Now I guess I should clarify some of the comments made in the previous paragraph.

Academy Award winner Berry truly embarrassed herself and a good percentage of womankind by appearing in this: the quality of her acting is nothing short of dull. I am sure that forever more, comics fans who have seen this film will no longer fantasize about her multi-million dollar mams but will instead dream of slapping her face. Singling her out though is unfair: Bratt was as flaccid as ever, Stone coated her villainy with an air of boredom and the supercool Wilson was as interesting as a high school science teacher. The only actor in this who truly acted to her abilities was Alex Borstein, who other than her portrayal of Lois Griffin in Family Guy is an affront to both words in the term 'acting profession'.

The CGI was a huge problem here as well. It is a shame that someone like me, who is a proponent of this cinematic artform, can have the barely good enough to be a console game cut-scene images in this film as an argument against him. I certainly hope the team responsible didn't high five each other upon presentation to the director, as to approve this he must have had no standards, or no budget. The surprising thing about either of those options is that Pitof is normally a special effects supervisor and has works on such films as Delicatessen and The City of Lost Children.

The production design deserves a huge smack in the face as well. Straight up, the worst costume ever for the character of Catwoman, and considering in the comics at one point she wore a scaly green outfit, that is saying something. Sure it showed off Berry's great body, but it also showed what a slut looks like at the end of a big night of B and D. The cityscape was lacklustre as well, after the amazing designs used in Tim Burton's films of Gotham City, designed by Anton Furst these were just uninteresting, standard city skylines.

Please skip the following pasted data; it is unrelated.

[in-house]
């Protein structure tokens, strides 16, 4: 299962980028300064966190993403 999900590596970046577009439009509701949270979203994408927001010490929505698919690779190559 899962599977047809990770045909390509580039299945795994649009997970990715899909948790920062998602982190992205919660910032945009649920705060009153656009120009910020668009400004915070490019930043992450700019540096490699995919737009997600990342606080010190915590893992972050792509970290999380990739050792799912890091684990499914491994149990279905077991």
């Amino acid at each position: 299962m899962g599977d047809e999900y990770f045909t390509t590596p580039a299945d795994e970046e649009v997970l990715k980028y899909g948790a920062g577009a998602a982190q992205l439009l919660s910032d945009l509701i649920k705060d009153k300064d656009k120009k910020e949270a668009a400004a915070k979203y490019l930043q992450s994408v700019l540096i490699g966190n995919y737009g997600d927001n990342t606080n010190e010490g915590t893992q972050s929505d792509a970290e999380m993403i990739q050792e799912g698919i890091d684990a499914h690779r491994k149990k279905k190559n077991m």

This film received 7 nominations for Razzies, which are the anti Academy Awards, and won 4 of them, which, to her credit, Berry went to receive. It seems to me, upon reflection, she was aware of the travesty in which she had taken part.
Video
There is no doubt that the image is fantastic and is presented in 2.40:1 with 16:9 enhancement, but I don't imagine anyone will ever test their AV equipment by throwing on a Catwoman DVD!
Audio
Again, this disc has a really great presentation here in Dolby Digital 5.1 but you will never use it as a standard by which to set other discs.
Extra Features
The Many Faces of Catwoman is an excellent, if brief, look at all the actresses who have played the character, hosted, as it should be, by Ertha Kitt, and with comments from various comic creators, writers and co-stars (the immortal Adam West) about the history of the feline felon. I have to say my favourite inadvertently funny part of this piece is Halle Berry's whip trainer talking about her impressive 'horizontal crack'. OooooKay….

Behind the Scenes Documentary is a traditional BTS piece that briefly discusses the making of the film, with a lot of clips from the film. At best, it is perfunctory.

The deleted scenes were thankfully, deleted, as it shortened a film that already suffers with far too much padding. I would like to especially point out what absolute GASH the alternate ending is, as well.

There is also a theatrical trailer, and some DVD-rom stuff which involves the installation of something called Interactual Player 2.0.
The Verdict
Movie Score
Disc Score
Overall Score
Make no doubt the kitty litter of Hollywood was cleaned out to make this film. After watching this I felt like I had just watched a much loved character from my childhood being anally-raped by Big Bubba from Cellblock H.